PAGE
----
Emulation: How Much Is Too Much?

Roland standing by the Dark Tower and the Can'...

Roland standing by the Dark Tower and the Can’-Ka No Rey. (Photo credit: Wikipedia)

We all have our favorite books as writers.  All of us have that author we would aspire to write like and have the successes that that particular writer has had.  One problem that plagues many amateur writers is their self-imposed need to be exactly like “so and so” because that author is successful or has had best-selling accolades.

Of course, some times this works out for them as in the case of E.L. James and 50 Shades of Gray or Richelle Mead’s Vampire Academy  novels.  Sure.  If you like that sort of thing.  However, at what point do you write like yourself and break out of emulation (and in some cases down right copying) to find your own voice?

First of all, emulate is defined by good old Webster’s as to “match or surpass (a person or achievement), typically by imitation”.  Sure I would like to write an epic set of novels like Tolkien’s or write great science fiction like Orson Scott Card, but I first need to understand what my own voice might be and try to hone that into something unique.

Are we, after all, only products of the writers we love?  It took Stephen King a long time to find his own voice as a writer (since he basically started out lampooning his own high school teachers) but King knew great literature since he taught high school composition while working on Carrie while also holding down a job at a laundry to support his wife and first child (heh, sounds a bit like me).  If one reads his novels from that first novel mentioned to the most recent offerings like The Dome  and The Wind Through the Keyhole, one can watch the progression of King’s voice as a writer and also notice the ties that he has to classical literature/storytelling.  When examining a list of King’s top 10 favorite books, we can see why he writes the way he does and that he is emulating such great writers as Frank Norris, Mark Twain and William Golding.  King is a fantastic example of someone who emulates the humor of Twain, the darkness of Frank Norris and the despairing fear of William Golding all the while doing so with his own unique voice.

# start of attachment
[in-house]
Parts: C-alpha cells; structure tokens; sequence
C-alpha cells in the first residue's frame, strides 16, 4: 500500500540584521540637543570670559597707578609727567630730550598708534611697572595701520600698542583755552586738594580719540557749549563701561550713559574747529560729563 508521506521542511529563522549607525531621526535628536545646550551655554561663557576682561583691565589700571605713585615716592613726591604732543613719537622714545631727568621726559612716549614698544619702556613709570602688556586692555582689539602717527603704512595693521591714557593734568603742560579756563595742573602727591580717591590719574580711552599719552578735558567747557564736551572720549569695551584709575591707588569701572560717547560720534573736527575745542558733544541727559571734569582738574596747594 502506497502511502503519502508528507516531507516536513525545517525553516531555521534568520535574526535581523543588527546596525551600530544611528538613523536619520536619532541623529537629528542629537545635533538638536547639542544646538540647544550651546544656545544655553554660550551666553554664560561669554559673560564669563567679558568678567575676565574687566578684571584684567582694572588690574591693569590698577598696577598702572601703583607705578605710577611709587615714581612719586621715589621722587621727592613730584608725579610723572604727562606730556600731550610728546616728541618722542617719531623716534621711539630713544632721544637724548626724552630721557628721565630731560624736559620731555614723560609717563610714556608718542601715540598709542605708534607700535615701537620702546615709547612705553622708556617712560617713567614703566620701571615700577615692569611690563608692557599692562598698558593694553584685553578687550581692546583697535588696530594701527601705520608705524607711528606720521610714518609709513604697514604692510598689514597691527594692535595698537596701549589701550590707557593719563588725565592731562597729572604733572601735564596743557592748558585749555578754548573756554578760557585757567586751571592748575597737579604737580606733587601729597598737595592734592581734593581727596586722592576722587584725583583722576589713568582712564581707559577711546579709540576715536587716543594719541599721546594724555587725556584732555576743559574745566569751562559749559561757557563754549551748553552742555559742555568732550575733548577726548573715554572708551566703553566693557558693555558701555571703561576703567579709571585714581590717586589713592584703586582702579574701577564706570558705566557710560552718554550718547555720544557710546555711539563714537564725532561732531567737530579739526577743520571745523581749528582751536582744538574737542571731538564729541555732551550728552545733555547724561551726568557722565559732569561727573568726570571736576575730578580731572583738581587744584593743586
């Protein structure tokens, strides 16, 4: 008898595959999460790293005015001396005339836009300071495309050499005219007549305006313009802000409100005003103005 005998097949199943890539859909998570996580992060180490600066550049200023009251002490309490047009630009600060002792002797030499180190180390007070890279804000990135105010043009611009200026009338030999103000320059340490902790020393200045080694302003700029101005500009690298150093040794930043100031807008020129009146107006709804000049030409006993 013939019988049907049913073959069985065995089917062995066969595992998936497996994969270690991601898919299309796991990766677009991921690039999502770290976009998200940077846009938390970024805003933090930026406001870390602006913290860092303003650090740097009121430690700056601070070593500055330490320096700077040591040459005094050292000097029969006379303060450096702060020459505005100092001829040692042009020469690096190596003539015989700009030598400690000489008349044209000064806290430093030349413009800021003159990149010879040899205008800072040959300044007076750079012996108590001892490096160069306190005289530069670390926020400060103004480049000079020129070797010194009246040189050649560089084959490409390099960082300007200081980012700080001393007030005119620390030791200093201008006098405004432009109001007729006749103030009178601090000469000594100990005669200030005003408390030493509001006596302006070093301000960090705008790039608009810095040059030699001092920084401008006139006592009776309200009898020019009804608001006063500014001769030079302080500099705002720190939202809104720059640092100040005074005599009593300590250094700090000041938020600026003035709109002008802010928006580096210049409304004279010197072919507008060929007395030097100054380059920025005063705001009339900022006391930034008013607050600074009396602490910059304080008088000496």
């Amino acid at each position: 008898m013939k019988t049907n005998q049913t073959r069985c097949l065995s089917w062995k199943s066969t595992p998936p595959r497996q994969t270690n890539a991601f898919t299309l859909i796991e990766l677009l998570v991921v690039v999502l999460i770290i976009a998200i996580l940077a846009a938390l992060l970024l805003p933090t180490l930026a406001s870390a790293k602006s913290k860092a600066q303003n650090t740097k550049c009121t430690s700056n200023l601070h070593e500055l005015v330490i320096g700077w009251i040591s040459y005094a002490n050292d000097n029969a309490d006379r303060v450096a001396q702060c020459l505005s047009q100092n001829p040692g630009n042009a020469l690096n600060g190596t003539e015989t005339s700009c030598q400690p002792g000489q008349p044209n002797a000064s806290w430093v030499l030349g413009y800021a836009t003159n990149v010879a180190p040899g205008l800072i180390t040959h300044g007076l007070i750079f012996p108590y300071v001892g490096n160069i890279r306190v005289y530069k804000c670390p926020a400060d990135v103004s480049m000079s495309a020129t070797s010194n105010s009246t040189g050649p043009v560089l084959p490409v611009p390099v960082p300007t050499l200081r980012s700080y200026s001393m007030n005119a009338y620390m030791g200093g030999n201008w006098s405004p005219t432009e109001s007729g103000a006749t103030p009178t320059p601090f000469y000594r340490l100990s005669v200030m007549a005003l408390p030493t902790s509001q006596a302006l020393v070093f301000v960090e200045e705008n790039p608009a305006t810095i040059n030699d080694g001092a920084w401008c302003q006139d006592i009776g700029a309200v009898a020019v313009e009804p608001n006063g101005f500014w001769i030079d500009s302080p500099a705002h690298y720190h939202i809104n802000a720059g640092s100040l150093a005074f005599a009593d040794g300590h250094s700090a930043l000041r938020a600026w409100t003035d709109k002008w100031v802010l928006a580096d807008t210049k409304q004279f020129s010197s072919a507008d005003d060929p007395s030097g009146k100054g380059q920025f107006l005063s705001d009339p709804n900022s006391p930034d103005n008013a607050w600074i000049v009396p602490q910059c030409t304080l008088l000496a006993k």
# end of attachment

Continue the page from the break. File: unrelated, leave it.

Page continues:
I am currently pouring through King’s Dark Tower series again, and it is inspiring me to move forward with a series of books that I have always wanted to toy with.  I will finish the current WIP (the time travel novel) but after that I will delve into the world of a bumbling biographer and the subject of his frightening adventures, a man who is a cross between Batman, Clint Eastwood and Jack Reacher.  It will not be Dark Tower at all, but have thematic elements of the Mad Max films, the stark and absurdist humor of Douglas Adams or Terry Pratchett, the frightening yet joyful darkness of Stephen King and the spirituality of C.S. Lewis.

In so doing, I will not simply be making a copy of a book that I love, but broadening out my palette to include many of the writers that I know and love, creating my own unique art but at the same time paying tribute to those whirling dervishes of the pen who never fail to cause me to wonder and dream and find my own way.

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